The seeds she planted grew.   Not only for me, but for the entire city of San Antonio. Justice prevails in part, because of the handy work of Minnie Hill.    My best friend, Christopher Herring wrote on social media that Minnie Hill’s life was reflective of a Proverbs 31 woman.  He was 100% correct. The scripture says about Minnie Hill, starting at verse 10:


10 Who can find a virtuous woman? for her price is far above rubies.


11 The heart of her husband doth safely trust in her, so that he shall have no need of spoil.


12 She will do him good and not evil all the days of her life.


13 She seeketh wool, and flax, and worketh willingly with her hands.


14 She is like the merchants' ships; she bringeth her food from afar.


15 She riseth also while it is yet night, and giveth meat to her household, and a portion to her maidens.


16 She considereth a field, and buyeth it: with the fruit of her hands she planteth a vineyard.


17 She girdeth her loins with strength, and strengtheneth her arms.


18 She perceiveth that her merchandise is good: her candle goeth not out by night.


19 She layeth her hands to the spindle, and her hands hold the distaff.


20 She stretcheth out her hand to the poor; yea, she reacheth forth her hands to the needy.


21 She is not afraid of the snow for her household: for all her household are clothed with scarlet.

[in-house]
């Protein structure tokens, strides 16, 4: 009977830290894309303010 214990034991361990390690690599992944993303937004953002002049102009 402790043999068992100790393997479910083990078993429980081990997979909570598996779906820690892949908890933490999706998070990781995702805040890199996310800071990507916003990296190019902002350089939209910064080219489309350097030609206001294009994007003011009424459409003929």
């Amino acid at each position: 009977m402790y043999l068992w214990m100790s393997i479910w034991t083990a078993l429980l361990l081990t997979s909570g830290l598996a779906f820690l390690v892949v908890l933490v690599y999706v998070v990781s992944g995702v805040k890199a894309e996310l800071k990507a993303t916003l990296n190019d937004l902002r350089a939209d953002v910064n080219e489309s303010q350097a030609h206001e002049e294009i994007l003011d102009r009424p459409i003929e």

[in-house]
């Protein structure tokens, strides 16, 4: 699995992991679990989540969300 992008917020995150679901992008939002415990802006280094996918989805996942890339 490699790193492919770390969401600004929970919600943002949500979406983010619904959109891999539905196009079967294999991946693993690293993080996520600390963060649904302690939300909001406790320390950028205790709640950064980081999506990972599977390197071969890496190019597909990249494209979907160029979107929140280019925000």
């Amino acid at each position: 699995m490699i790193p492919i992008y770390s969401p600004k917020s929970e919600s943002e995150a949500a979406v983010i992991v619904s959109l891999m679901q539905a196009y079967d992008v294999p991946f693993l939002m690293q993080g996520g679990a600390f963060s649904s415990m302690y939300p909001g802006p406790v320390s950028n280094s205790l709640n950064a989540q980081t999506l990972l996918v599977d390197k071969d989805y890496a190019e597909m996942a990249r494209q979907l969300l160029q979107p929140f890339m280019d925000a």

22 She maketh herself coverings of tapestry; her clothing is silk and purple.


23 Her husband is known in the gates, when he sitteth among the elders of the land.


24 She maketh fine linen, and selleth it; and delivereth girdles unto the merchant.


25 Strength and honour are her clothing; and she shall rejoice in time to come.


26 She openeth her mouth with wisdom; and in her tongue is the law of kindness.


27 She looketh well to the ways of her household, and eateth not the bread of idleness.


28 Her children arise up, and call her blessed; her husband also, and he praiseth her.


29 Many daughters have done virtuously, but thou excellest them all.


30 Favour is deceitful, and beauty is vain: but a woman that feareth the Lord, she shall be praised.


31 Give her of the fruit of her hands; and let her own works praise her in the gates.



I am forever indebted to Mrs. Minnie Mabry Hill, our First Lady of San Antonio Civil Rights Movement.